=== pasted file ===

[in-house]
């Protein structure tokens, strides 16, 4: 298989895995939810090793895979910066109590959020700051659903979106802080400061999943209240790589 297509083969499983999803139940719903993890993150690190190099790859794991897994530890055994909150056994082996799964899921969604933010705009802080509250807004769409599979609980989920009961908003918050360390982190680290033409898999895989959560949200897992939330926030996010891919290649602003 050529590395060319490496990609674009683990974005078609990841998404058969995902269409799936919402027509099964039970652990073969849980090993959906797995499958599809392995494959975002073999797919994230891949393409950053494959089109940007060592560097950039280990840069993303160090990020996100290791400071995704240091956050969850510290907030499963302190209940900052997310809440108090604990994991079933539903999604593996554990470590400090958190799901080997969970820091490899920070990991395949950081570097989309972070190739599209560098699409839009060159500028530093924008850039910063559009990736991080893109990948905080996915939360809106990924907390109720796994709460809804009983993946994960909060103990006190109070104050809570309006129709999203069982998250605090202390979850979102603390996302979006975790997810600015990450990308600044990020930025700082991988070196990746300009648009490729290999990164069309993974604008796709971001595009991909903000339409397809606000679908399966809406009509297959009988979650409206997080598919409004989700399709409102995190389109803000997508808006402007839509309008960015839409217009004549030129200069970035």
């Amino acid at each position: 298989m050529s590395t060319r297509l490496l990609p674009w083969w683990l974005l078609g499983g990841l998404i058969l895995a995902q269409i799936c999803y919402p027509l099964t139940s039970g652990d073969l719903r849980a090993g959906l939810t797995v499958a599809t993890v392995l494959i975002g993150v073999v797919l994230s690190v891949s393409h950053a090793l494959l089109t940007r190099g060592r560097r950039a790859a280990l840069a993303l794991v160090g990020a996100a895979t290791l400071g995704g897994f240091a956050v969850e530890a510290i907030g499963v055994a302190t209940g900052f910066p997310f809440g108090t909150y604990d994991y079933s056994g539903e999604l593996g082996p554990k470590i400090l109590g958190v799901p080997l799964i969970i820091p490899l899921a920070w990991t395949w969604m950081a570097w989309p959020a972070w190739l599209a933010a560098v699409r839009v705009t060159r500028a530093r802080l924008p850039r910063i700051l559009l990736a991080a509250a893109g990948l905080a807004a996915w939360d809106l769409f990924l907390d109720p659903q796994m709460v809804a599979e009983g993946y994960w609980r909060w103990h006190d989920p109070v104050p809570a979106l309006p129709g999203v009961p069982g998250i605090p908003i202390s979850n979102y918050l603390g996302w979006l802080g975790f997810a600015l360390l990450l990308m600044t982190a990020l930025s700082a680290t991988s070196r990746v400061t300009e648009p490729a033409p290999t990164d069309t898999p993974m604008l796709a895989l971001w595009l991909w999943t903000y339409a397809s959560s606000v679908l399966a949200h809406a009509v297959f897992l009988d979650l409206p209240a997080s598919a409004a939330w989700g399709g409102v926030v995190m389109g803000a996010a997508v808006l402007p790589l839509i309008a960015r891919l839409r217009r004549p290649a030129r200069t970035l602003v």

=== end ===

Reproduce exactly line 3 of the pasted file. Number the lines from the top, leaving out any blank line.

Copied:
């Amino acid at each position: 298989m050529s590395t060319r297509l490496l990609p674009w083969w683990l974005l078609g499983g990841l998404i058969l895995a995902q269409i799936c999803y919402p027509l099964t139940s039970g652990d073969l719903r849980a090993g959906l939810t797995v499958a599809t993890v392995l494959i975002g993150v073999v797919l994230s690190v891949s393409h950053a090793l494959l089109t940007r190099g060592r560097r950039a790859a280990l840069a993303l794991v160090g990020a996100a895979t290791l400071g995704g897994f240091a956050v969850e530890a510290i907030g499963v055994a302190t209940g900052f910066p997310f809440g108090t909150y604990d994991y079933s056994g539903e999604l593996g082996p554990k470590i400090l109590g958190v799901p080997l799964i969970i820091p490899l899921a920070w990991t395949w969604m950081a570097w989309p959020a972070w190739l599209a933010a560098v699409r839009v705009t060159r500028a530093r802080l924008p850039r910063i700051l559009l990736a991080a509250a893109g990948l905080a807004a996915w939360d809106l769409f990924l907390d109720p659903q796994m709460v809804a599979e009983g993946y994960w609980r909060w103990h006190d989920p109070v104050p809570a979106l309006p129709g999203v009961p069982g998250i605090p908003i202390s979850n979102y918050l603390g996302w979006l802080g975790f997810a600015l360390l990450l990308m600044t982190a990020l930025s700082a680290t991988s070196r990746v400061t300009e648009p490729a033409p290999t990164d069309t898999p993974m604008l796709a895989l971001w595009l991909w999943t903000y339409a397809s959560s606000v679908l399966a949200h809406a009509v297959f897992l009988d979650l409206p209240a997080s598919a409004a939330w989700g399709g409102v926030v995190m389109g803000a996010a997508v808006l402007p790589l839509i309008a960015r891919l839409r217009r004549p290649a030129r200069t970035l602003v």